• Bernie
    I bet you think that the "government" should provide everything to everbody. Hey I can't afford a nice house and my friend can - that's not fair!! Let's legislate that everyone is afforded the same house, those who can't buy one will be given one by the government (paid for by someone else), heck why stop there..food, tennis shoes, cell phones........
  • Get the Facts Right
    Your employer pays the other half of the tax. The old argument of not paying SS taxes by choice is a lame one. Most people wouldn't do anything except spend it. The ACA is but the first step to a single payer system and should be. What do you think Medicare is?
  • Reply to: Socialism is not digital
    You are really lame. Social Security is paid for by you the worker. Unfortunately, there are manuy who did not work for theirs. If you had placed the same amount of money in the bank and CD's for 45 years you would be worth over a million dollars.
    • surgery
      I don't as much of a problem with us being forced to have health insurnace as I do it becoming a government ran health insurance. I was dx with cancer in March of this year and had surgery the next month and am now cancer free. I doubt that I would get surgery as fast with Obamacare.
    • JOBS
      I wonder how this will effect the job market? I'm concerned that small businesses will let go of some of their employees or not hire anymore. I think the unemployement numbers will go up. Hope I'm wrong.
    • Church goers have issues with Socialism
      Thunder - The difference is the church-goers are giving what they want to give to those they choose to give it to. No one is FORCING them to give up their money. Obamacare on the other hand FORCES us to pay however much money "they" decide "they" will need to pay for the health care to those "they" decide need it most. And, not all will be covered. That is the dirty little secret. Also, WHO gets to decide whether or not your parents should receive that hip replacement or heart transplant they need? Can you see that it will be others who decide the fate of all? A scenerio: Your father cannot have the heart transplant that he so desparately needs because WE (whoever WE is!) really need that money for the younger crowd. Your father has lived a good life. It's just that there is only so much money to go around. We will make sure he is comfortable for what little time he has left by giving him soothing drugs. End of scenario. Do you see any problem with this? And don't think these Death Panels won't happen. It is not government's place to force us to buy anything. Period!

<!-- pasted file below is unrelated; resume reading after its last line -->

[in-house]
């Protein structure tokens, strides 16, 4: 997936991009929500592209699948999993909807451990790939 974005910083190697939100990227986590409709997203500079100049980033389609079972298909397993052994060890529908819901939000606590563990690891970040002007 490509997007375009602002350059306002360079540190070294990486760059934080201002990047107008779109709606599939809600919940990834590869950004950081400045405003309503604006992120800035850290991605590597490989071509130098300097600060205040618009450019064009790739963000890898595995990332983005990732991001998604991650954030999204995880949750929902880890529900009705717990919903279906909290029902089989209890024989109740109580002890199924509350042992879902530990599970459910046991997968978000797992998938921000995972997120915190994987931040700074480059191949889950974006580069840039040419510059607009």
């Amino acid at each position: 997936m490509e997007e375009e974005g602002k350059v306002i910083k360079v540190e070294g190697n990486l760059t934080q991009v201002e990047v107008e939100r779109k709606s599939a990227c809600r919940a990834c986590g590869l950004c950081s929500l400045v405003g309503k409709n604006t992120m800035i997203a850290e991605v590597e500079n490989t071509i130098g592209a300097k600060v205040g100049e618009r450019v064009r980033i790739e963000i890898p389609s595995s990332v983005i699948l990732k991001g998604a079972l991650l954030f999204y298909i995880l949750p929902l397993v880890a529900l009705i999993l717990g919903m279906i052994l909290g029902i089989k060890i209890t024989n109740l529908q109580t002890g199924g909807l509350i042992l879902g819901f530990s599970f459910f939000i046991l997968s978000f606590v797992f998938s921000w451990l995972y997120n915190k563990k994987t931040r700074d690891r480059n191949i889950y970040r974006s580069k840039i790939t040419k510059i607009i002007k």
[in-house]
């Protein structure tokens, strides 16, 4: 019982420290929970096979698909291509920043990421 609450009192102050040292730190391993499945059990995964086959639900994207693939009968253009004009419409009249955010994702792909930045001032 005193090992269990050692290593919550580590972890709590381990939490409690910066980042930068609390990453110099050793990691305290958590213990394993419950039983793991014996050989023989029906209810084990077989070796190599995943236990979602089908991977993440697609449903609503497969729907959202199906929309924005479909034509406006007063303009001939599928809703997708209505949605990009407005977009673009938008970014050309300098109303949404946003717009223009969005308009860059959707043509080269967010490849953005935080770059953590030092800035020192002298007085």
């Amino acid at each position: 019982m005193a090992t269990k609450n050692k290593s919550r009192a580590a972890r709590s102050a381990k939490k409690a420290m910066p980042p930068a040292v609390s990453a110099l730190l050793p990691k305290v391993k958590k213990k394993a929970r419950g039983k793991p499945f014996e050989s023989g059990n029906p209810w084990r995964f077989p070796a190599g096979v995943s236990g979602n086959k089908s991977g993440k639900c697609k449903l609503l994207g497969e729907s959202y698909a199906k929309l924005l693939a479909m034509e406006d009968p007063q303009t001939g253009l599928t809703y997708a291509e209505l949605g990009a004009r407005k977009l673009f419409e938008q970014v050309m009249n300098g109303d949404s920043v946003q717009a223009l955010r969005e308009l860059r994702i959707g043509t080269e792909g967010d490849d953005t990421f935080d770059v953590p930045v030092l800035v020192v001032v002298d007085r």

• JOBS
      I wonder how this will effect the job market? I'm concerned that small businesses will let go of some of their employees or not hire anymore. I think the unemployement numbers will go up. Hope I'm wrong.
    • ?
      Enough of the 'socialism' nonsense...under the current system we ALL pay (in one way or another) for people that do not have insurance...
    • American Healthcare System
      So from now on: it's the American healthcare system.
    • The old days
      How terrible it is to be subject to the oppressive regime of communist Britain.
    • Except...
      Except the tie breaking vote was the Bush appointed Chief Justice, so...
    • Thanks to those who pay
      I just want to thank all the hard working people out there who take so many of your dollars and give them to the government to disperse to those without insurance. i am able to now use my welfare checks to but my smokes while i no longer worry about the quality of my health as I'm guaranteed insurance. I'm sure those that workout and eat healthy won't mind that i eat lard for breakfast, pack of smokes for lunch, and i considered channel surfing exercise and we're all paying the same amount. Thanks to Obama and his welfare...i mean tax or Obamacare.